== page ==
Pully Palz from Shark Tank

Pully Palz shark tank
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Keeping babies entertained is difficult. For them, the fun never stops because they need your undivided attention, even when you are exhausted. You have probably seen dozens of YouTube videos where parents do experiments with their babies by giving them a toy and an ordinary household item. 80% of the time, the latter wins unless the former has attractive colors. Even then, it’s a hit and miss.

Then there are videos of babies crying because they dropped their pacifiers. They don’t care that you are working from home and in a meeting with your boss. They just want their pacifier back and don’t have the skill developed yet to pick it up themselves.

An exhausted mom came up with an idea to solve this problem, and Pully Palz was created. Julie Thompson was tired of playing the drop, pick it up, and repeat the game with her baby. She tried everything: Hanging the pacifier around the baby’s neck and using clips. However, the baby can’t pick up what they can’t see.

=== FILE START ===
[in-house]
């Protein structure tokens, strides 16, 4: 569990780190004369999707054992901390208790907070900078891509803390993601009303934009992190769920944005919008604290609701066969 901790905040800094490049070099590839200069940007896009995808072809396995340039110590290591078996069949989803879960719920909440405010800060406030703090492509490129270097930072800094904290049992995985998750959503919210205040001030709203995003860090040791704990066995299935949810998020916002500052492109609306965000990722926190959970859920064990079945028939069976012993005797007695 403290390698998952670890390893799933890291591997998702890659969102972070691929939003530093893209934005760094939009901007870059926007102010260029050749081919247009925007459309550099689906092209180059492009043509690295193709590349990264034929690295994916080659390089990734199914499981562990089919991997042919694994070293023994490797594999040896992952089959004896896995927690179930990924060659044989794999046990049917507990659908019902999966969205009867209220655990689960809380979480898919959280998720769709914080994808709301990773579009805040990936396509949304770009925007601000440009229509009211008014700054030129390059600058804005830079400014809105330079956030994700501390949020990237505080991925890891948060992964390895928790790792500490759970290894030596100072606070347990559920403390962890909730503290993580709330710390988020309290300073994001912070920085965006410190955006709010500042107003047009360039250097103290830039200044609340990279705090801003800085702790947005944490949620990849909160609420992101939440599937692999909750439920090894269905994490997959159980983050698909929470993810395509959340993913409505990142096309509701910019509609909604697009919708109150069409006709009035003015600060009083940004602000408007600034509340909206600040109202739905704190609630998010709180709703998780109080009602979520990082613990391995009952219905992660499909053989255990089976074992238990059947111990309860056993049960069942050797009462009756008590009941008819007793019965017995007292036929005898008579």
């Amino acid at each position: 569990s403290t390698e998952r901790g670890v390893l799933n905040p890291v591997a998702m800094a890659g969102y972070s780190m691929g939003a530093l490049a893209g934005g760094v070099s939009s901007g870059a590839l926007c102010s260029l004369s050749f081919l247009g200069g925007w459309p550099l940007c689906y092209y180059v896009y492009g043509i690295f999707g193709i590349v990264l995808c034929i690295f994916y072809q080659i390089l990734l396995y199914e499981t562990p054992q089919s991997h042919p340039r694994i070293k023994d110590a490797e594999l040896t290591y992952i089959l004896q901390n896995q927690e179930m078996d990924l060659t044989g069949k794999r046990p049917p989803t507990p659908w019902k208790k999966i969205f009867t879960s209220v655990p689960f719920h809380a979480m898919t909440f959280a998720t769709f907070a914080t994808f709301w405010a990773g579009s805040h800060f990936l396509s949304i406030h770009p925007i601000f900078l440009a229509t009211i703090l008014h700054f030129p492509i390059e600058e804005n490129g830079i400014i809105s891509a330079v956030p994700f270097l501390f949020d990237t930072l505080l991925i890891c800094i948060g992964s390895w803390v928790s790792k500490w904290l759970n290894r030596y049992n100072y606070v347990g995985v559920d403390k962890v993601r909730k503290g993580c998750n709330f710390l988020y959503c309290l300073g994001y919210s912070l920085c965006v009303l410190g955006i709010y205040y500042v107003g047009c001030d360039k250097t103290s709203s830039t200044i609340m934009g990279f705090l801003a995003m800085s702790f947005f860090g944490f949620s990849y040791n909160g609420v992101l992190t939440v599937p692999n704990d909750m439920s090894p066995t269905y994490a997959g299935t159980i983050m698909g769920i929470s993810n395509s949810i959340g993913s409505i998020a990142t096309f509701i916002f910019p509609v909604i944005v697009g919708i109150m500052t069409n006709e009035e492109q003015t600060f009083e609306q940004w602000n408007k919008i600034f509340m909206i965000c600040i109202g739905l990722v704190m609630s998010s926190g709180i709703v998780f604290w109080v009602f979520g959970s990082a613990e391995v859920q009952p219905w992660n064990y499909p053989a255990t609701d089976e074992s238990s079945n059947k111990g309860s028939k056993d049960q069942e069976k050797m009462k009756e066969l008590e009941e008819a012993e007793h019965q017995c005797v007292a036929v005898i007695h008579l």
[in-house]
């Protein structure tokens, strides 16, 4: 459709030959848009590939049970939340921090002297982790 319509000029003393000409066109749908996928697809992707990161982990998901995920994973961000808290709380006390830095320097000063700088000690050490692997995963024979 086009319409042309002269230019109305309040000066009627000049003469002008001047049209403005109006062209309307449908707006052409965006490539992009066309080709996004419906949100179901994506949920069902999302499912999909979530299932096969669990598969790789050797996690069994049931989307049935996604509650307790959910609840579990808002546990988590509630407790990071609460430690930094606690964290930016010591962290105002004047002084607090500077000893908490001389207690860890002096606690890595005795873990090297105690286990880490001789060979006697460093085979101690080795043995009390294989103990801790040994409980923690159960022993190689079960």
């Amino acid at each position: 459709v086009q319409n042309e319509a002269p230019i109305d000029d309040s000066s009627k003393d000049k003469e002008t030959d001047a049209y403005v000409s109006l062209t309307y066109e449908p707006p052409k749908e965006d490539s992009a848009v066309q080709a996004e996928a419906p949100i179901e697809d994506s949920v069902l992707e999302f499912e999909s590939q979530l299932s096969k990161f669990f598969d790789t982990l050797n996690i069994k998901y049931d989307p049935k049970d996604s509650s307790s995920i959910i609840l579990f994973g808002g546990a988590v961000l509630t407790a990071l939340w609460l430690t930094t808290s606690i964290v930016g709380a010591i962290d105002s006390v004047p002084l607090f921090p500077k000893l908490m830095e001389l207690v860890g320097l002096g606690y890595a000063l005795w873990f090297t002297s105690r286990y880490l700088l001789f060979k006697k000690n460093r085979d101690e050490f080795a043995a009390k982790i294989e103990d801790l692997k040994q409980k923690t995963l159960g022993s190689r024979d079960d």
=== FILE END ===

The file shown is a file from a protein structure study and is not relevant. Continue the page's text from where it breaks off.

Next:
So, she designed a pulley system that would hold not one but two pacifiers. The strings could be pulled easily, and mothers wouldn’t have to worry about their babies smacking themselves or getting trapped in a choking hazard. What made this product unique was that Julie described it as the perfect toy to improve a baby’s hand-eye coordination.

Julie came up with the idea in 1995 when she was completing her bachelor’s degree but didn’t launch the product until 2015. After appearing on Shark Tank, there was a rise in sales, and the company did quite well for itself.

Are They Still An Active Company?

Bankrupt

Julie started selling Pully Palz on Amazon and through 350 retailers in the US. Though the company is now closed, a few pieces are still being sold on other websites.

After the product received glowing reviews from her customers, Julie lowered the price and offered the toy at a discount. This probably was the first indication that she was struggling with her business. The official Pully Palz website is now shut down, and their social media pages haven’t been active since 2016.